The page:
- Drews, Robert (2004), Early Riders: The beginnings of mounted warfare in Asia and Europe, New York: Routledge, p. 50
- Singh, Upinder (2008). A History of Ancient and Early Medieval India. Pearson Education. p. 18. ISBN 9788131711200.
- Apte 1965, p. 981.
- For 1875 total verses, see numbering given in Ralph T. H. Griffith. Griffith's introduction mentions the recension history for his text. Repetitions may be found by consulting the cross-index in Griffith pp. 491-99.
- Michaels 2004, p. 56.
- Flood 1996, p. 37.
- Apte 1965, p. 37.
- Flood 1996, p. 36.
- Witzel, Michael, "Vedas and Upaniṣads", in: Flood 2003, p. 76.
- Radhakrishnan & Moore 1957, p. 3.
- "The latest of the four Vedas, the Atharva-Veda, is, as we have seen, largely composed of magical texts and charms, but here and there we find cosmological hymns which anticipate the Upanishads, -- hymns to Skambha, the 'Support', who is seen as the first principle which is both the material and efficient cause of the universe, to Prāna, the 'Breath of Life', to Vāc, the 'Word', and so on." Zaehner 1966, p. vii.
- "There were originally only three priests associated with the first three Saṃhitās, for the Brahman as overseer of the rites does not appear in the Ṛg Veda and is only incorporated later, thereby showing the acceptance of the Atharva Veda, which had been somewhat distinct from the other Saṃhitās and identified with the lower social strata, as being of equal standing with the other texts."Flood 1996, p. 42.
- Apte 1965, p. 387.
- BR Modak, The Ancillary Literature of the Atharva-Veda, New Delhi, Rashtriya Veda Vidya Pratishthan, 1993, ISBN 81-215-0607-7
- Flood 1996, p. 111 dates it to the 4th century CE.
- Vishnu Purana, translation by Horace Hayman Wilson, 1840, Ch IV, http://www.sacred-texts.com/hin/vp/vp078.htm
- Muir 1861, pp. 20–31
- Monier-Williams 2006, p. 207.  Accessed 5 April 2007.
- Apte 1965, p. 293.
- "Upaveda". Oxford University Press. Retrieved 7 December 2014.
- "ORIGIN AND DEVELOPMENT OF AYURVEDA: (A BRIEF HISTORY)". US National Library of Medicine National Institutes of Health. Anc Sci Life. 1981 Jul-Sep; 1(1): 1–7.
- Frawley, David; Ranade, Subhash (2001). Ayurveda, Nature's Medicine. Lotus Press. p. 11. Retrieved 6 January 2015.
- Paul Kuritz (1988), The Making of Theatre History, Prentice Hall, ISBN 978-0135478615, page 68
- Sullivan 1994, p. 385
- Sanskrit original: Chandogya Upanishad, Wikisource;
English translation: Chandogya Upanishad 7.1.2, G Jha (Translator), Oriental Book Agency, page 368
- "Natyashastra". Sanskrit Documents.
- Coormaraswamy and Duggirala (1917). "The Mirror of Gesture". Harvard University Press. pp. 2–4.
- John Carman (1989), The Tamil Veda: Pillan's Interpretation of the Tiruvaymoli, University of Chicago Press, ISBN 978-0226093055, pages 259-261
- Vasudha Narayanan (1994), The Vernacular Veda: Revelation, Recitation, and Ritual, University of South Carolina Press, ISBN 978-0872499652, pages 43, 117-119
- Goswami, Satsvarupa (1976), Readings in Vedic Literature: The Tradition Speaks for Itself, S.l.: Assoc Publishing Group, pp. 240 pages, ISBN 0-912776-88-9
- Müller, Friedrich Max (author) & Stone, Jon R. (author, editor) (2002). The essential Max Müller: on language, mythology, and religion. Illustrated edition. Palgrave Macmillan. ISBN 0-312-29309-7, ISBN 978-0-312-29309-3. Source:  (accessed: Friday May 7, 2010), p.44
- "A Critical Study of the Contribution of the Arya Samaj to Indian Education", p. 68. by Pandit, Saraswati S
- "Lectures on the science of language, delivered at the Royal institution of Great Britain in 1861 [and 1863], Volume 1", by Max Muller, p. 148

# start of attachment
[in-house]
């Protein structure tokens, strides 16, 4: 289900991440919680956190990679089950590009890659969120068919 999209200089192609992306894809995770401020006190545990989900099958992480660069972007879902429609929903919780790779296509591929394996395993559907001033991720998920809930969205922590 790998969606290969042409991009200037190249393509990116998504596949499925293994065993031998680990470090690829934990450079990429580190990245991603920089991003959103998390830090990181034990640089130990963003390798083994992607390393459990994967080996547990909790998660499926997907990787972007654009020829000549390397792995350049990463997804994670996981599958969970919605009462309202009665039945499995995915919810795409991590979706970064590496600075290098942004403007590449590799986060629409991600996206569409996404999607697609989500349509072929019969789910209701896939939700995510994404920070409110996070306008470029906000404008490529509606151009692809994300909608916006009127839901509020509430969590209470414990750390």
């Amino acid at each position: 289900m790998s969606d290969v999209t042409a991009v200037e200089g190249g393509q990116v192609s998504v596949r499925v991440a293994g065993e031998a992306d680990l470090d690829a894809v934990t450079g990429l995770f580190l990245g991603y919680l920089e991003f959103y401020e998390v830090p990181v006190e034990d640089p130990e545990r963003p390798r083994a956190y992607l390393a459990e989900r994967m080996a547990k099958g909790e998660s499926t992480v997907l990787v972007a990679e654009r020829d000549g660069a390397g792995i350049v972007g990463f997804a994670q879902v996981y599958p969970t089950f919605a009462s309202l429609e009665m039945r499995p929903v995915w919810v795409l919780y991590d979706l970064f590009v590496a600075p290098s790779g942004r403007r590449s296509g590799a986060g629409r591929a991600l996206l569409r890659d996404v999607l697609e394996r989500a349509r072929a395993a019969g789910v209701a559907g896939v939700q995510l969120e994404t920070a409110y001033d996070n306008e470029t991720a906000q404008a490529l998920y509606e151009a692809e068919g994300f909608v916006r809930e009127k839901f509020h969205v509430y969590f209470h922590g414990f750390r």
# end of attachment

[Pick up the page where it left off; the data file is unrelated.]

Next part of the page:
- Apte, Vaman Shivram (1965), The Practical Sanskrit Dictionary (4th revised & enlarged ed.), Delhi: Motilal Banarsidass, ISBN 81-208-0567-4.
- Avari, Burjor (2007), India: The Ancient Past, London: Routledge, ISBN 978-0-415-35616-9
- Dundas, Paul (2002), The Jains, Routledge, ISBN 978-0-415-26605-5
- Flood, Gavin (1996), An Introduction to Hinduism, Cambridge University Press, ISBN 0-521-43878-0
- Flood, Gavin, ed. (2003), The Blackwell Companion to Hinduism, Malden, MA: Blackwell, ISBN 1-4051-3251-5
- Glasenapp, Helmuth Von (1999), Jainism, Motilal Banarsidass, pp. 494–498, ISBN 978-81-208-1376-2
- Holdrege, Barbara A. (1995), Veda and Torah, SUNY Press, ISBN 0-7914-1639-9
- MacDonell, Arthur Anthony Arthur Anthony Macdonell (2004), A History of Sanskrit Literature, Kessinger Publishing, ISBN 1-4179-0619-7
- Michaels, Axel (2004), Hinduism: Past and Present, Princeton University Press, ISBN 0-691-08953-1
- Monier-Williams, Monier, ed. (2006), Monier-Williams Sanskrit Dictionary, Nataraj Books, ISBN 1-881338-58-4.
- Muir, John (1861), Original Sanskrit Texts on the Origin and Progress of the Religion and Institutions of India, Williams and Norgate
- Müller, Max (1891), Chips from a German Workshop, New York: C. Scribner's sons.
- Radhakrishnan, Sarvepalli; Moore, Charles A., eds. (1957), A Sourcebook in Indian Philosophy (12th Princeton Paperback ed.), Princeton University Press, ISBN 0-691-01958-4.
- Smith, Brian K., "Canonical Authority and Social Classification: Veda and 'Varṇa' in Ancient Indian Texts", History of Religions, The University of Chicago Press (1992), 103-125.
- Sullivan, B. M. (Summer 1994), "The Religious Authority of the Mahabharata: Vyasa and Brahma in the Hindu Scriptural Tradition", Journal of the American Academy of Religion 62 (1): 377–401, doi:10.1093/jaarel/LXII.2.377.
- Witzel, Michael (ed.) (1997), Inside the Texts, Beyond the Texts. New Approaches to the Study of the Vedas, Harvard Oriental Series, Opera Minora vol. 2, Cambridge: Harvard University Press
- Zaehner, R. C. (1966), Hindu Scriptures, London: Everyman's Library
- J. Gonda, Vedic Literature: Saṃhitās and Brāhmaṇas, A History of Indian literature. Vol. 1, Veda and Upanishads (1975), ISBN 978-3-447-01603-2.
- J. A. Santucci, An Outline of Vedic Literature (1976).
- S. Shrava, A Comprehensive History of Vedic Literature — Brahmana and Aranyaka Works, Pranava Prakashan (1977).
- M. Bloomfield, A Vedic Concordance (1907)
- Vishva Bandhu, Bhim Dev, S. Bhaskaran Nair (eds.), Vaidika-Padānukrama-Koṣa: A Vedic Word-Concordance, Vishveshvaranand Vedic Research Institute, Hoshiarpur, 1963–1965, revised edition 1973-1976.
- Conference proceedings
- Griffiths, Arlo and Houben, Jan E. M. (eds.), The Vedas : texts, language & ritual: proceedings of the Third International Vedic Workshop, Leiden 2002, Groningen Oriental Studies 20, Groningen : Forsten, (2004), ISBN 90-6980-149-3.